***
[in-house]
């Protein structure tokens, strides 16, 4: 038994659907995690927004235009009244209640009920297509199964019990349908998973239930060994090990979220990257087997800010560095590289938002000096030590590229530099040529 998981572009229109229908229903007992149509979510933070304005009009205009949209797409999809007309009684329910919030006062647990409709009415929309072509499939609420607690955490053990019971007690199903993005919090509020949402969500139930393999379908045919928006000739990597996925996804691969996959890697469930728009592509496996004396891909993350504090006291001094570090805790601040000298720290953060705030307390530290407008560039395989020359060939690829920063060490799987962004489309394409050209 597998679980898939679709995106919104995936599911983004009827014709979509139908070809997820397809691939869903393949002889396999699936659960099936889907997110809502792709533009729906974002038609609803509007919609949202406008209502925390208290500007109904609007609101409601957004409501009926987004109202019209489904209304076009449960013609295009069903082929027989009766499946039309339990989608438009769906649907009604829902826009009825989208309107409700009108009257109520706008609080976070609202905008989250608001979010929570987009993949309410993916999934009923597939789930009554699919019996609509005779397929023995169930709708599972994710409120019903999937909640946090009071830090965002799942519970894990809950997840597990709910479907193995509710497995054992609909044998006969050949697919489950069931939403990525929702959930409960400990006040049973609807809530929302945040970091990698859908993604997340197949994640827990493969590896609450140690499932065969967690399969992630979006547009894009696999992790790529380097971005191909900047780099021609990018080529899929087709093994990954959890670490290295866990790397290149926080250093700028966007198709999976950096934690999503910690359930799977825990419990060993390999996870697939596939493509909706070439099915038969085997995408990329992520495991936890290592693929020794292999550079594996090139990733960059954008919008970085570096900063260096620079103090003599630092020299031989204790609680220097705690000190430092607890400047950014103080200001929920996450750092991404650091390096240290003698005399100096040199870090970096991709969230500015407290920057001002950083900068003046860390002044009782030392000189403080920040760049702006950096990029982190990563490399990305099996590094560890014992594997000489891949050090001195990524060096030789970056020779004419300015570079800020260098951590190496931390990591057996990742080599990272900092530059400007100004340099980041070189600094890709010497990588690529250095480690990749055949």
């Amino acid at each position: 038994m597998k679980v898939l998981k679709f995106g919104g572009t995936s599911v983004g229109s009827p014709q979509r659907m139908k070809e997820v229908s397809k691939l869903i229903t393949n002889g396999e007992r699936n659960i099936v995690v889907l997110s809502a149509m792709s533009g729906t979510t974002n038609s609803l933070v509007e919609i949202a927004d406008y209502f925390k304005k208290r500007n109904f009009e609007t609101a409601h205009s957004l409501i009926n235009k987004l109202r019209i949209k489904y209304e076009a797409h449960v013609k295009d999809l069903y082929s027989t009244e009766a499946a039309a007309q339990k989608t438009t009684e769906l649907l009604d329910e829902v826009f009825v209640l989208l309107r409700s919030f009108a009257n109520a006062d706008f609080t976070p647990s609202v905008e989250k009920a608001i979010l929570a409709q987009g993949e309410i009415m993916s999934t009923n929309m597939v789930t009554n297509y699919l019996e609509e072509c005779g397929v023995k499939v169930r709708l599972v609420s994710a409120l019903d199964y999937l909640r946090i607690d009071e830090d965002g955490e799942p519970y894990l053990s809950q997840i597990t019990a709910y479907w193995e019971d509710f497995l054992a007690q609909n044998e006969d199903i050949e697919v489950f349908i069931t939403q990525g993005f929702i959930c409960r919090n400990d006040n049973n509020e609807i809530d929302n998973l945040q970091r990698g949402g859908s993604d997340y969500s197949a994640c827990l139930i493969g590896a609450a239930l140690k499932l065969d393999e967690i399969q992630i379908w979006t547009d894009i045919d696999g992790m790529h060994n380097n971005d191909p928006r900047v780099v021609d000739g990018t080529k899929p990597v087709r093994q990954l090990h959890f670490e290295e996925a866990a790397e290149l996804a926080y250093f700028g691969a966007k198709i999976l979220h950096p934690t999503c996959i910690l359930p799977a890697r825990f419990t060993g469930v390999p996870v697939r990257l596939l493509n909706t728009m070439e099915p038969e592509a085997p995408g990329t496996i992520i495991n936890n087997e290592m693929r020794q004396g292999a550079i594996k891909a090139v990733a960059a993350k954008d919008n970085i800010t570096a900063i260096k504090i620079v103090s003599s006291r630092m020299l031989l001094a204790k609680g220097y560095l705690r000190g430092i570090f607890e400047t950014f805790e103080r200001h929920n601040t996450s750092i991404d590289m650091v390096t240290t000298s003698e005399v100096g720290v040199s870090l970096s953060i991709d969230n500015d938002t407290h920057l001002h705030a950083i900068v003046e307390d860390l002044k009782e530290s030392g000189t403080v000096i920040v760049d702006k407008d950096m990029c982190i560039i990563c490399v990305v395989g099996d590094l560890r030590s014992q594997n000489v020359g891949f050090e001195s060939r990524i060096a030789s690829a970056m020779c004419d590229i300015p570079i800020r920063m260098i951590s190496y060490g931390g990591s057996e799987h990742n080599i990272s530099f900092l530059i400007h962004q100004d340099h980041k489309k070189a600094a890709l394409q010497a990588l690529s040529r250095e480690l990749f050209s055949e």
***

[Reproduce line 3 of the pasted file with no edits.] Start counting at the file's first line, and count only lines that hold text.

């Amino acid at each position: 038994m597998k679980v898939l998981k679709f995106g919104g572009t995936s599911v983004g229109s009827p014709q979509r659907m139908k070809e997820v229908s397809k691939l869903i229903t393949n002889g396999e007992r699936n659960i099936v995690v889907l997110s809502a149509m792709s533009g729906t979510t974002n038609s609803l933070v509007e919609i949202a927004d406008y209502f925390k304005k208290r500007n109904f009009e609007t609101a409601h205009s957004l409501i009926n235009k987004l109202r019209i949209k489904y209304e076009a797409h449960v013609k295009d999809l069903y082929s027989t009244e009766a499946a039309a007309q339990k989608t438009t009684e769906l649907l009604d329910e829902v826009f009825v209640l989208l309107r409700s919030f009108a009257n109520a006062d706008f609080t976070p647990s609202v905008e989250k009920a608001i979010l929570a409709q987009g993949e309410i009415m993916s999934t009923n929309m597939v789930t009554n297509y699919l019996e609509e072509c005779g397929v023995k499939v169930r709708l599972v609420s994710a409120l019903d199964y999937l909640r946090i607690d009071e830090d965002g955490e799942p519970y894990l053990s809950q997840i597990t019990a709910y479907w193995e019971d509710f497995l054992a007690q609909n044998e006969d199903i050949e697919v489950f349908i069931t939403q990525g993005f929702i959930c409960r919090n400990d006040n049973n509020e609807i809530d929302n998973l945040q970091r990698g949402g859908s993604d997340y969500s197949a994640c827990l139930i493969g590896a609450a239930l140690k499932l065969d393999e967690i399969q992630i379908w979006t547009d894009i045919d696999g992790m790529h060994n380097n971005d191909p928006r900047v780099v021609d000739g990018t080529k899929p990597v087709r093994q990954l090990h959890f670490e290295e996925a866990a790397e290149l996804a926080y250093f700028g691969a966007k198709i999976l979220h950096p934690t999503c996959i910690l359930p799977a890697r825990f419990t060993g469930v390999p996870v697939r990257l596939l493509n909706t728009m070439e099915p038969e592509a085997p995408g990329t496996i992520i495991n936890n087997e290592m693929r020794q004396g292999a550079i594996k891909a090139v990733a960059a993350k954008d919008n970085i800010t570096a900063i260096k504090i620079v103090s003599s006291r630092m020299l031989l001094a204790k609680g220097y560095l705690r000190g430092i570090f607890e400047t950014f805790e103080r200001h929920n601040t996450s750092i991404d590289m650091v390096t240290t000298s003698e005399v100096g720290v040199s870090l970096s953060i991709d969230n500015d938002t407290h920057l001002h705030a950083i900068v003046e307390d860390l002044k009782e530290s030392g000189t403080v000096i920040v760049d702006k407008d950096m990029c982190i560039i990563c490399v990305v395989g099996d590094l560890r030590s014992q594997n000489v020359g891949f050090e001195s060939r990524i060096a030789s690829a970056m020779c004419d590229i300015p570079i800020r920063m260098i951590s190496y060490g931390g990591s057996e799987h990742n080599i990272s530099f900092l530059i400007h962004q100004d340099h980041k489309k070189a600094a890709l394409q010497a990588l690529s040529r250095e480690l990749f050209s055949e």